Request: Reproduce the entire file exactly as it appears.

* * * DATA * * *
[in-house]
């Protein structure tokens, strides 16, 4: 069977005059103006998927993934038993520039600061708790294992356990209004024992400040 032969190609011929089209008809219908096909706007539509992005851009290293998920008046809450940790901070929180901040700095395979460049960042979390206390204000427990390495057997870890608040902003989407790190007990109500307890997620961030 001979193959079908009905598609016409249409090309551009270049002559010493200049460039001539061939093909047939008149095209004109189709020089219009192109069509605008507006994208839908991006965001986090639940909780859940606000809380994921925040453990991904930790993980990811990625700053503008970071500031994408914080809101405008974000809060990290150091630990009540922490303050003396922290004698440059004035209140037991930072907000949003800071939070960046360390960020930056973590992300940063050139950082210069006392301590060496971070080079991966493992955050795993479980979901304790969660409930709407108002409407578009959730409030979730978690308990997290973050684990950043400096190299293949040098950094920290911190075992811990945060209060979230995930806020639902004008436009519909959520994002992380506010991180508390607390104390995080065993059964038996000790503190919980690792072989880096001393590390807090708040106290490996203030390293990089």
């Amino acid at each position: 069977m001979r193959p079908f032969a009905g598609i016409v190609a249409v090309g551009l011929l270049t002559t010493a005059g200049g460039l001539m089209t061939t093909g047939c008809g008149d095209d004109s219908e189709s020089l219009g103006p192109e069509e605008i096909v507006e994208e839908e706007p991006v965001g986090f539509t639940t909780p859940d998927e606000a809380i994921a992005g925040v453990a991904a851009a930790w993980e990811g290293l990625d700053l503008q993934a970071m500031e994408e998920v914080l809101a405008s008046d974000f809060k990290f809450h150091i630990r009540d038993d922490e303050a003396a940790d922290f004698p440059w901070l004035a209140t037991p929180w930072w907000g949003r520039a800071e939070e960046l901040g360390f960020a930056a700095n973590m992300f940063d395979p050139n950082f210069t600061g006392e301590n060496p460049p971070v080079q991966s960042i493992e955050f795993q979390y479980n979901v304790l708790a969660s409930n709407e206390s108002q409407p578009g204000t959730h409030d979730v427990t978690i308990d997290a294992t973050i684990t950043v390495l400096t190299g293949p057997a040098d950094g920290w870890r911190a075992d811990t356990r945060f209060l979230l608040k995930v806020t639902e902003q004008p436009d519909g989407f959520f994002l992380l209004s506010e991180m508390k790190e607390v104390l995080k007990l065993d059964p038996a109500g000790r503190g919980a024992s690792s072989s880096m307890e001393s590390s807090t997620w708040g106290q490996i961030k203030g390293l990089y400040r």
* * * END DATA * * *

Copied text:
[in-house]
């Protein structure tokens, strides 16, 4: 069977005059103006998927993934038993520039600061708790294992356990209004024992400040 032969190609011929089209008809219908096909706007539509992005851009290293998920008046809450940790901070929180901040700095395979460049960042979390206390204000427990390495057997870890608040902003989407790190007990109500307890997620961030 001979193959079908009905598609016409249409090309551009270049002559010493200049460039001539061939093909047939008149095209004109189709020089219009192109069509605008507006994208839908991006965001986090639940909780859940606000809380994921925040453990991904930790993980990811990625700053503008970071500031994408914080809101405008974000809060990290150091630990009540922490303050003396922290004698440059004035209140037991930072907000949003800071939070960046360390960020930056973590992300940063050139950082210069006392301590060496971070080079991966493992955050795993479980979901304790969660409930709407108002409407578009959730409030979730978690308990997290973050684990950043400096190299293949040098950094920290911190075992811990945060209060979230995930806020639902004008436009519909959520994002992380506010991180508390607390104390995080065993059964038996000790503190919980690792072989880096001393590390807090708040106290490996203030390293990089």
């Amino acid at each position: 069977m001979r193959p079908f032969a009905g598609i016409v190609a249409v090309g551009l011929l270049t002559t010493a005059g200049g460039l001539m089209t061939t093909g047939c008809g008149d095209d004109s219908e189709s020089l219009g103006p192109e069509e605008i096909v507006e994208e839908e706007p991006v965001g986090f539509t639940t909780p859940d998927e606000a809380i994921a992005g925040v453990a991904a851009a930790w993980e990811g290293l990625d700053l503008q993934a970071m500031e994408e998920v914080l809101a405008s008046d974000f809060k990290f809450h150091i630990r009540d038993d922490e303050a003396a940790d922290f004698p440059w901070l004035a209140t037991p929180w930072w907000g949003r520039a800071e939070e960046l901040g360390f960020a930056a700095n973590m992300f940063d395979p050139n950082f210069t600061g006392e301590n060496p460049p971070v080079q991966s960042i493992e955050f795993q979390y479980n979901v304790l708790a969660s409930n709407e206390s108002q409407p578009g204000t959730h409030d979730v427990t978690i308990d997290a294992t973050i684990t950043v390495l400096t190299g293949p057997a040098d950094g920290w870890r911190a075992d811990t356990r945060f209060l979230l608040k995930v806020t639902e902003q004008p436009d519909g989407f959520f994002l992380l209004s506010e991180m508390k790190e607390v104390l995080k007990l065993d059964p038996a109500g000790r503190g919980a024992s690792s072989s880096m307890e001393s590390s807090t997620w708040g106290q490996i961030k203030g390293l990089y400040r």